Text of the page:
A&E // 1964 // 313 Minutes // Not Rated
Reviewed by Judge Harold Gervais (Retired) // March 24th, 2000
"Corpses can't argue."
The ongoing adventures of gentleman spy John Steed (Patrick MacNee) and his partner Mrs. Cathy Gale (Honor Blackman). Each disc in the set contains 3 episodes (would'nt it be nice if Paramount did the same thing with the Star Trek series?) and they are:
"Build a Better Mousetrap"
Easily the weakest of all the entries from both a critical and technical standpoint. Gale and Steed investigate what seems to be a localized EM pulse that wreaks havoc on all machinery in the vicinity. Is it the work of a couple of older ladies who may or may not be "witches" or something more sinister?
A former anti-British activist once marked for assassination by the British government returns to London as a foreign diplomat with full immunity. Enter one of the British assassins, long thought to be dead, intent on finally finishing the job.
The funniest episode in the volume is about a school for assassins whose class projects are eliminating both friends and foes. This episode was in fact remade with Diana Rigg as "The Correct Way to Kill."
Steed and Gale find themselves working with the enemy to protect a visiting Soviet concert pianist and to maintain high level trade talks.
"Esprit de Corps"
An attempted military coup by Scottish conspirators puts Steed in front of a firing squad and nearly places Gale upon the throne of England!
Honor Blackman's final episode before going to costar in Goldfinger features Steed and Gales on the hunt for the killer of a fellow British agent. The only clue being a rare chess piece and a resurrected lobsterman.
Being a child of television from the late '60s thru the mid-'70s there are a few shows that will always stick in my memory. Get Smart, The Prisoner, Monty Python, Batman, Columbo, The Rockford Files and The Avengers. Now granted most of my Avengers memories involve Diana Rigg but I do remember watching some of the Honor Blackman episodes in repeats. The thing that always struck me about The Avengers was the sense of style and class that it always brought to the table. What was going on and the plots that were revolving were always secondary to the dialogue being spoken. The show was and still is, smart. And for it's day, almost revolutionary in the way it presents the relationship between Steed and his female coworkers. Never damsels in distress, Gale and later Peel were very much partners and equals. Sharing information and danger.
In this MTV and ER age of fast cuts and throbbing soundtracks The Avengers truly is a show that revels in it's quiet little pace, content to tell it's various stories it's own way. On a performance level Patrick MacNee is smooth, sly and debonair as spy/sleuth John Steed and he is matched in coolness under fire by Honor Blackman as Mrs. Cathy Gale. I must admit she fills out the leather jumpsuits almost as well as Diana Rigg would a year later. And together they have the distinction, at least to my mind, of being the two best of all the "Bond" women.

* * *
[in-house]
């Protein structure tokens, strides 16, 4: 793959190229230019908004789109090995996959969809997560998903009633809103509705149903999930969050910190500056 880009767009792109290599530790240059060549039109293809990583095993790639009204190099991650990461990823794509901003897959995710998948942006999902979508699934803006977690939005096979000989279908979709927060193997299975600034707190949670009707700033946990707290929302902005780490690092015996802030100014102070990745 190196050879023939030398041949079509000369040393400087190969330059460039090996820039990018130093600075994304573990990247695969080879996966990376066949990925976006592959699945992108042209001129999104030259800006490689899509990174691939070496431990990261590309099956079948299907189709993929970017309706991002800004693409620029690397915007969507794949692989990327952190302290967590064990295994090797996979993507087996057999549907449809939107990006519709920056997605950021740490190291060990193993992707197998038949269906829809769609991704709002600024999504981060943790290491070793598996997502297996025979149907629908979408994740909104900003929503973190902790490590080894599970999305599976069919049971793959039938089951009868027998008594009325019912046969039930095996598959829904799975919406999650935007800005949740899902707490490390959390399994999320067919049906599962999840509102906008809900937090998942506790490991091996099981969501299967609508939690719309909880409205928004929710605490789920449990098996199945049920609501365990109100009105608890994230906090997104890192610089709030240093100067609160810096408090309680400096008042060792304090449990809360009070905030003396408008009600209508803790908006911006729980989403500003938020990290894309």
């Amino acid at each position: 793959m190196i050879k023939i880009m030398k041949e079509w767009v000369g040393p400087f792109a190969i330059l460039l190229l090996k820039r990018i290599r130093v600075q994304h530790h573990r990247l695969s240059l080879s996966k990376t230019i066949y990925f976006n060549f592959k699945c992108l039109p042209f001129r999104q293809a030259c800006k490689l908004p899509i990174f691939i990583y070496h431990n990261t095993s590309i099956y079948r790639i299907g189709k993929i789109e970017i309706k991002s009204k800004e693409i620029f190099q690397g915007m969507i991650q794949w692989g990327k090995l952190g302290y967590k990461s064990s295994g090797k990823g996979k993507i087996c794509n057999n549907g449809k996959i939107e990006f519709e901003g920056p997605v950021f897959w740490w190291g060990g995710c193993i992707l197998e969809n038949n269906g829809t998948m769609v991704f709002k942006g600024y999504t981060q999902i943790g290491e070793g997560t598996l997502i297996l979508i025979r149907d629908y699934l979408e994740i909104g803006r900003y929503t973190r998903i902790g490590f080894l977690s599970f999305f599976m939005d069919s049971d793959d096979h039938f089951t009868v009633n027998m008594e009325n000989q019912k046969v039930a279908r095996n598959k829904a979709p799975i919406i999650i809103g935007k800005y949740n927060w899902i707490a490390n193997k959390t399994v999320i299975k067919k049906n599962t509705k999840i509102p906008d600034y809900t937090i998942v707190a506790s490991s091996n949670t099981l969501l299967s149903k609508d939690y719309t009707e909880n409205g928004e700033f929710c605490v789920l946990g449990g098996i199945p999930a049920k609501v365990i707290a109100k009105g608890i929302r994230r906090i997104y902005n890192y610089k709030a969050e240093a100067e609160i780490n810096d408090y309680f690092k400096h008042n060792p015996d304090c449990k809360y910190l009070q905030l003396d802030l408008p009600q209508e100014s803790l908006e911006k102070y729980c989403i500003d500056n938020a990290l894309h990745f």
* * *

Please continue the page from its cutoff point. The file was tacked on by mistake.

One of the big dangers of going back and watching things that one enjoyed in youth is that ones perception will change. What was once fresh and funny is sometimes found to be trite and dated. Happily this is not the case with The Avengers. The episodes still have that hallmark of timelessness, good and sometimes great writing. Of all the episodes on these two volumes only "Build a Better Mousetrap" really disappoints. The best of the bunch are "The Charmers," "Esprit de Corps," and "Lobster Quadrille."
On the technical side, I suppose I should not expect miracles from source material that is 35 years old and miracles are not to be found. The worst case is again on "Build a Better Mousetrap." The video is very, very soft and anytime any actor is facing away from a microphone the dialogue is almost completely lost. Otherwise, all things being equal, video and audio are acceptable. I would have liked more detail but I don't see where there is anything to be done about it. One of the steep prices to pay for digital clarity.
After buying and enjoying A&E's Monty Python discs I must say I was very let down by the lack of supplements for The Avengers. With most of the players still around I would have loved to seen some retrospective documentary material or some running commentaries. But instead all we get gallery of production stills...wait let me contain my excitement.
The Avengers is a big blast from the past whose memory is given renewed life by these discs. I am very much on the fence in regard to their presentation though. I doubt if the episodes will ever look or sound any better but still more could and should have been done. If you are a fan of the series by all means pick these discs up, just beware though, at almost 50 bucks a set the price is steep and all of the source material's flaws are glaringly obvious. If you have never seen any episodes of The Avengers and you enjoy literate action/adventure fare from a different era, by all means give these discs a rental spin.
John Steed and Cathy Gale are released to go judo-chopping their way out of here to save the British Empire over and over again. A&E Home Video is fined for not putting more effort into their presentation of Steed and Gale's adventures. Now will someone please tell me when The Prisoner is going to appear in this court for judgment?
That's it. Case dismissed!
Review content copyright © 2000 Harold Gervais; Site layout and review format copyright © 1998 - 2016 HipClick Designs LLC
Scales of Justice
* Full Frame
* Dolby Digital 2.0 Mono (English)
Running Time: 313 Minutes
Release Year: 1964
MPAA Rating: Not Rated
* Stills Gallery